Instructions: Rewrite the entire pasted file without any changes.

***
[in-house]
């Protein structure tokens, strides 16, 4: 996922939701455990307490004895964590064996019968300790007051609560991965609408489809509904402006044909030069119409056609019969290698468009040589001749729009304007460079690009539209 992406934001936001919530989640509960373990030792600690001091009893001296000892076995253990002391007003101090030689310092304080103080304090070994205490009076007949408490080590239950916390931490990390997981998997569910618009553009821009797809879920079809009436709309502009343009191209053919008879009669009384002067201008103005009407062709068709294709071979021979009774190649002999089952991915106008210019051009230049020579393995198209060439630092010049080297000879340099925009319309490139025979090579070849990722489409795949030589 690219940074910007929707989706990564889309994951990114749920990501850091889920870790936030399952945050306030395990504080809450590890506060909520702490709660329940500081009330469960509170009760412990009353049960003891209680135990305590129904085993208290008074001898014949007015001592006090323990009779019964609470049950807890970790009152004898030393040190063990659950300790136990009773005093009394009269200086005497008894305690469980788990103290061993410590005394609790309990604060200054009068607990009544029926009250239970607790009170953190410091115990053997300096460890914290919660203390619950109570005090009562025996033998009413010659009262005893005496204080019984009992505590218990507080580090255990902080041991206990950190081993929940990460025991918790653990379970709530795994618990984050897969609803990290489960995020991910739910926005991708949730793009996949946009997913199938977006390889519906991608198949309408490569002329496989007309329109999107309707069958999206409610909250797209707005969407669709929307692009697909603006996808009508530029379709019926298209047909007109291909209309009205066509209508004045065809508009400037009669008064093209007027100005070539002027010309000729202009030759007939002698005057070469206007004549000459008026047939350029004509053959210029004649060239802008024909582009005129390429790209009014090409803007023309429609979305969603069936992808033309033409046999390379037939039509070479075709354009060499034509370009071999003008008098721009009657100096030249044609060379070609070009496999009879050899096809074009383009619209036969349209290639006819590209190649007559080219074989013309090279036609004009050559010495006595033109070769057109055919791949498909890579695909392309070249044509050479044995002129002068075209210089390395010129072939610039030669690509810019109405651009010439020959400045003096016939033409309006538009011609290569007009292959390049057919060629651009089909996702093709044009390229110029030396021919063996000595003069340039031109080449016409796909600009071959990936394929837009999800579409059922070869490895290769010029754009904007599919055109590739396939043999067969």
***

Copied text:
[in-house]
């Protein structure tokens, strides 16, 4: 996922939701455990307490004895964590064996019968300790007051609560991965609408489809509904402006044909030069119409056609019969290698468009040589001749729009304007460079690009539209 992406934001936001919530989640509960373990030792600690001091009893001296000892076995253990002391007003101090030689310092304080103080304090070994205490009076007949408490080590239950916390931490990390997981998997569910618009553009821009797809879920079809009436709309502009343009191209053919008879009669009384002067201008103005009407062709068709294709071979021979009774190649002999089952991915106008210019051009230049020579393995198209060439630092010049080297000879340099925009319309490139025979090579070849990722489409795949030589 690219940074910007929707989706990564889309994951990114749920990501850091889920870790936030399952945050306030395990504080809450590890506060909520702490709660329940500081009330469960509170009760412990009353049960003891209680135990305590129904085993208290008074001898014949007015001592006090323990009779019964609470049950807890970790009152004898030393040190063990659950300790136990009773005093009394009269200086005497008894305690469980788990103290061993410590005394609790309990604060200054009068607990009544029926009250239970607790009170953190410091115990053997300096460890914290919660203390619950109570005090009562025996033998009413010659009262005893005496204080019984009992505590218990507080580090255990902080041991206990950190081993929940990460025991918790653990379970709530795994618990984050897969609803990290489960995020991910739910926005991708949730793009996949946009997913199938977006390889519906991608198949309408490569002329496989007309329109999107309707069958999206409610909250797209707005969407669709929307692009697909603006996808009508530029379709019926298209047909007109291909209309009205066509209508004045065809508009400037009669008064093209007027100005070539002027010309000729202009030759007939002698005057070469206007004549000459008026047939350029004509053959210029004649060239802008024909582009005129390429790209009014090409803007023309429609979305969603069936992808033309033409046999390379037939039509070479075709354009060499034509370009071999003008008098721009009657100096030249044609060379070609070009496999009879050899096809074009383009619209036969349209290639006819590209190649007559080219074989013309090279036609004009050559010495006595033109070769057109055919791949498909890579695909392309070249044509050479044995002129002068075209210089390395010129072939610039030669690509810019109405651009010439020959400045003096016939033409309006538009011609290569007009292959390049057919060629651009089909996702093709044009390229110029030396021919063996000595003069340039031109080449016409796909600009071959990936394929837009999800579409059922070869490895290769010029754009904007599919055109590739396939043999067969």